[​IMG]A visual representation of the completed tokamak at ITER. | Credit:

    All of this heating and magnetic control requires its own energy input, and this is where the current state of fusion energy development is focused. The ratio of energy used and energy produced is called “Q”, the desired amount aimed for by scientists in the field being 10:1. When ten times the energy is produced by nuclear fusion than used to produce it, it will have advanced to a level ready for further development as an alternative power source, or so goes the thinking. ITER’s specific goal is to produce 500 MW of fusion power from 50 MW of heating power.

    Once energy is released from the fusion process, it can then be captured to create steam to power generators currently using other power sources such as coal and natural gas. This is another benefit purported benefit of fusion power; it can plug directly into existing power grids, minimizing any disruptions or requirements for new equipment. Combined with the abundant availability of hydrogen and the lack of greenhouses gases or radioactive waste, there are high hopes for fusion’s future as an all-in-one energy solution.

    Article: Advancement in nuclear fusion tech continues transition to clean energy future
  2. J.Taylor

    J.Taylor Active Member

    Feb 13, 2017
    Fusion has always been a dream technology but never yet a real source of energy (other than the sun). We are not there yet and should not count our chickens before we even have eggs.
    The containment device that is designed to wear should not also remove the heat from the system, instead they should force air into the outside edge of the stream diluting the original hot gas while heating the protective layer.
    This will result in a larger quantity of usable heat.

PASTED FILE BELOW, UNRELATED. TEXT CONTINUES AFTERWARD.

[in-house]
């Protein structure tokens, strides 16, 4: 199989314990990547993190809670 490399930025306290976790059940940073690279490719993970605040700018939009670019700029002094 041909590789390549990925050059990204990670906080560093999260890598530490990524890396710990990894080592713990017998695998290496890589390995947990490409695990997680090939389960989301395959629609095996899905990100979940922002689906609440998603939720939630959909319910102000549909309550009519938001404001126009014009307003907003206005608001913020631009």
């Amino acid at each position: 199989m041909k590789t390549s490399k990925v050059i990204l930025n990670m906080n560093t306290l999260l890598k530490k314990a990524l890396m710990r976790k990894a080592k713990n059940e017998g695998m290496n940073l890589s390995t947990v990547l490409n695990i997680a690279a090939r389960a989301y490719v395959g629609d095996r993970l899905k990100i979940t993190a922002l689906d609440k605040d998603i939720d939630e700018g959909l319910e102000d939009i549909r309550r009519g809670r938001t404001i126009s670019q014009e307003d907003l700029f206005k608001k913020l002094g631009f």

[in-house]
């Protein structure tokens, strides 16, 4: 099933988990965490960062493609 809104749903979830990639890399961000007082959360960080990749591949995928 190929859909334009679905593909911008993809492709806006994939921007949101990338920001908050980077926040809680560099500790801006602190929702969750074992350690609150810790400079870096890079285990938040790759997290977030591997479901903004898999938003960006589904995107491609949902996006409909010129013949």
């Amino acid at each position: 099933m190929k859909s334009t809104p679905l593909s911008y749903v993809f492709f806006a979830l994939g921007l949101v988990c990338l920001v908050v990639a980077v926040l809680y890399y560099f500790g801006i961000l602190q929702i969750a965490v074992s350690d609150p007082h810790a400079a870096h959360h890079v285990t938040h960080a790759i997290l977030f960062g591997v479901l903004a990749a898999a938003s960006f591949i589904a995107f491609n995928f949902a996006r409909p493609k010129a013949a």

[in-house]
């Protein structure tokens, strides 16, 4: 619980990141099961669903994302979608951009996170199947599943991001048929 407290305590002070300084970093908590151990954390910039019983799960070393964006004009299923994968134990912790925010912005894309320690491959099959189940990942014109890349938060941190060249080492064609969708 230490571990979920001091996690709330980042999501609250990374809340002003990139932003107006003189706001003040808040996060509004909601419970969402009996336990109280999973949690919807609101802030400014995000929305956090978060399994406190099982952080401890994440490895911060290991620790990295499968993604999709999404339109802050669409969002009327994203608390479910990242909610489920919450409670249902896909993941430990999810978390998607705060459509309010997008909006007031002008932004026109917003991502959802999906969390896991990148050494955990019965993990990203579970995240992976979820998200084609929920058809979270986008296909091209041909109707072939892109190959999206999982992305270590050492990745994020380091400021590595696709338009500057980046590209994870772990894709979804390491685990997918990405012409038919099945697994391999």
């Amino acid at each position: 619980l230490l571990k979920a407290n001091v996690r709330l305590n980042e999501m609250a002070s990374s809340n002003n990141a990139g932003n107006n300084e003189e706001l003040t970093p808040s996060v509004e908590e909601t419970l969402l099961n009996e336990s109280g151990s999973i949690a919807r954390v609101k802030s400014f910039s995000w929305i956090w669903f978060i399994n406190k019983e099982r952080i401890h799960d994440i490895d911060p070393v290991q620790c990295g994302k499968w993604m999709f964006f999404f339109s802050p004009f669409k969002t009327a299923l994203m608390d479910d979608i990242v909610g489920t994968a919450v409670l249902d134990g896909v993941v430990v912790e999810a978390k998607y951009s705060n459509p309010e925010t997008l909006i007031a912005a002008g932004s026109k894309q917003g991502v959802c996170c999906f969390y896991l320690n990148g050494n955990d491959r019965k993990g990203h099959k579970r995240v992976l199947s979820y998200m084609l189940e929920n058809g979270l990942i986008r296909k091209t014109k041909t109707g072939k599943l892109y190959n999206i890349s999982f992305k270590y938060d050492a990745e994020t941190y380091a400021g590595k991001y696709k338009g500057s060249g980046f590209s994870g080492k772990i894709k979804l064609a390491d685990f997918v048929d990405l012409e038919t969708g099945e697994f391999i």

Meanwhile, the bulk of funding should be spent on installing wind, solar and geothermal, which we have already developed. We need to have a system in place to replace fossil fuels, not just spend decades trying to develop a new technology that may have hidden issues that make it far more difficult than we are told.
  3. cygnusexwon

    cygnusexwon Member

    Aug 23, 2018
    New York
    I don’t see fusion as a viable and cost effective means of producing energy on earth. Solar and wind have made major advancements over the years producing clean energy. The really big players, which we’ve have only begone to scratch the surface of, are Geo-Thermal and Tidal.
    The earth’s crust is a very thin layer, only 3-4 miles under the oceans and 20 - 30 miles for the continental crust. Our mantle is an absolutely eminence source of energy that is accessible just by going down.
    The Oceans are nothing to sneeze at either. They also contain a tremendous amount of energy free for the taking.

    Fusion is much better suited for energy production off world where wind, geo-thermal and tidal aren’t available. The ITER uses the hydrogen isotopes deuterium and tritium as its fuel source. A less destructive fuel is helium-3 which is an isotope of helium. 3He is difficult to get ahold of on earth but readily available off world. The moons regolith is loaded with it.
    • Agree Agree x 1
  4. myfree

    myfree Member

    May 20, 2018
    You are aware that a fusion reactor does generate radioactive waste?
  5. Roy_H

    Roy_H Member

    Jan 12, 2018
    Ontario, Canada
    Uh, no, I've never read anything about the products produced by fusion and I did not realize it was radio-active. can you elaborate compared with uranium fission producing almost same mass of waste as starting and 10,000 year decay time and LFTR producing about 100 grams of waste per ton of fuel that just takes 300 years to decay. Of course I think that Liquid Flouride Thorium Reactors are the best path forward.